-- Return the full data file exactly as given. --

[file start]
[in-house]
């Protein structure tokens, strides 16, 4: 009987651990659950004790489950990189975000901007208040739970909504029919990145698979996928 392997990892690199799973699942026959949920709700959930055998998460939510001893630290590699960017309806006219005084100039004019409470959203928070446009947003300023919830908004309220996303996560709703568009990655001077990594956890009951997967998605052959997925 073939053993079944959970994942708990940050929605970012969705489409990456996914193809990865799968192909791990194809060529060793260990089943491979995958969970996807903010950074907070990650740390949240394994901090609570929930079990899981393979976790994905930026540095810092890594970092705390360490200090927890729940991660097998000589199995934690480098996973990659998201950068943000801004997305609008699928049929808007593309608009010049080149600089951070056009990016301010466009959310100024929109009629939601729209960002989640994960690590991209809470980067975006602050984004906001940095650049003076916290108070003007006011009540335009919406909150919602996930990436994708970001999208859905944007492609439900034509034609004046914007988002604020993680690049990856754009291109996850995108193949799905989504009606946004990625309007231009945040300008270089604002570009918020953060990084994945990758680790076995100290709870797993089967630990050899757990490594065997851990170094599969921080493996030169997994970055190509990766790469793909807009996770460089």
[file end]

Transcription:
[in-house]
């Protein structure tokens, strides 16, 4: 009987651990659950004790489950990189975000901007208040739970909504029919990145698979996928 392997990892690199799973699942026959949920709700959930055998998460939510001893630290590699960017309806006219005084100039004019409470959203928070446009947003300023919830908004309220996303996560709703568009990655001077990594956890009951997967998605052959997925 073939053993079944959970994942708990940050929605970012969705489409990456996914193809990865799968192909791990194809060529060793260990089943491979995958969970996807903010950074907070990650740390949240394994901090609570929930079990899981393979976790994905930026540095810092890594970092705390360490200090927890729940991660097998000589199995934690480098996973990659998201950068943000801004997305609008699928049929808007593309608009010049080149600089951070056009990016301010466009959310100024929109009629939601729209960002989640994960690590991209809470980067975006602050984004906001940095650049003076916290108070003007006011009540335009919406909150919602996930990436994708970001999208859905944007492609439900034509034609004046914007988002604020993680690049990856754009291109996850995108193949799905989504009606946004990625309007231009945040300008270089604002570009918020953060990084994945990758680790076995100290709870797993089967630990050899757990490594065997851990170094599969921080493996030169997994970055190509990766790469793909807009996770460089």